Every day we hear about another breach, and most of the time the information we get is fairly consistent – the breach started and finished long before it was discovered. It’s not always clear exactly how or where the attackers were able to get access because they’ve had ample time to cover their tracks. Whatever log or history data we have is massive, and sifting through it to figure out anything about the attack is very difficult and time consuming. We don’t quite know what we’re looking for and much of the evidence has come and gone.
As I survey the cybersecurity market and media coverage, I notice that:
- We’ve thrown in the towel, it’s “not if, but when” you’ll be breached.
- Many security vendors are now talking about analytics, dashboards, and big data instead of prevention.
Notably absent is the acknowledgement that the attack did not happen at a single point or computer, and that the actual theft of data was allowed because the data looked like legitimate network traffic using allowed routes through and out of the network.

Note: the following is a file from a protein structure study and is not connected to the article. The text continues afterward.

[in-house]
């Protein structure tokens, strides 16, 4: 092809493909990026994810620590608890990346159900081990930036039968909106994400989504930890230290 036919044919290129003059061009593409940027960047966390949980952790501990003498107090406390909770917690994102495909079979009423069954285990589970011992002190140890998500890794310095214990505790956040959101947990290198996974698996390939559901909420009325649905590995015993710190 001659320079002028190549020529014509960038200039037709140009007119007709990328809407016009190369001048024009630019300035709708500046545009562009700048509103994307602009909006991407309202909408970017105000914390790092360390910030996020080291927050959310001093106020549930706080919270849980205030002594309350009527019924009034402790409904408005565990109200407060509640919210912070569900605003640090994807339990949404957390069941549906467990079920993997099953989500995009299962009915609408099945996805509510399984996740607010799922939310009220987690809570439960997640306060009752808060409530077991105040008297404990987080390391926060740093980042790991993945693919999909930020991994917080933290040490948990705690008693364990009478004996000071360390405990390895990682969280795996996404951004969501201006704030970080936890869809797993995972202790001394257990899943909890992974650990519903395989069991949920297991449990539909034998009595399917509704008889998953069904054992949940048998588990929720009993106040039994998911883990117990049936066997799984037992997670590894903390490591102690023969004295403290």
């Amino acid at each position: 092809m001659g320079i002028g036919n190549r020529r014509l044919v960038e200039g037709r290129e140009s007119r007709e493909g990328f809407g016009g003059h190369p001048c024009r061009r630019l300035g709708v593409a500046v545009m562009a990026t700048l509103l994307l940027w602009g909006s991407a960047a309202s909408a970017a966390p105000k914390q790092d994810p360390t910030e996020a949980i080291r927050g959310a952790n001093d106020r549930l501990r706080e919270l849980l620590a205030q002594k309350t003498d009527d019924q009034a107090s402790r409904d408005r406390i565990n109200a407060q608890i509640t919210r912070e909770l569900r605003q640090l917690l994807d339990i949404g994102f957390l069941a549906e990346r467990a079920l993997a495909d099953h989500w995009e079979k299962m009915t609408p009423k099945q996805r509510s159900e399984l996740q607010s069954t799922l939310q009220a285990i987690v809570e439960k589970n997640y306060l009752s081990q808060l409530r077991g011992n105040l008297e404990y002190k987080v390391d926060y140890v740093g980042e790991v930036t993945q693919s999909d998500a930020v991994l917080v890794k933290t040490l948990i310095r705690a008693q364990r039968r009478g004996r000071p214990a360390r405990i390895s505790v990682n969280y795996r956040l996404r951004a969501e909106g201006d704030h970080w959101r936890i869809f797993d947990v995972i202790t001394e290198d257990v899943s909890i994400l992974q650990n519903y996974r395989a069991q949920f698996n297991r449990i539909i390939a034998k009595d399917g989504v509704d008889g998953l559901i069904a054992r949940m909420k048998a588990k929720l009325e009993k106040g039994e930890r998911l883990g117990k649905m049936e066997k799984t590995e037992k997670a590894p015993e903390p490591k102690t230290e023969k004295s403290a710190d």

We hear a lot about not having enough “security expertise”. Is that really the problem? Or is the problem that the security experts don’t really understand the full complexity of their networks? The network experts understand. These attacks are happening via network traffic – not on a device, nor with a known signature. And what do networking professionals care about? Traffic, and how it’s flowing. I maintain that there’s a lot more expertise that could help in this breach analysis and prevention than we think – we’re just not asking the right people.
In subsequent posts I’ll talk about why the networking team is becoming vital to security efforts, and why understanding how a network is constructed and performs is the best chance we have of improving our defenses.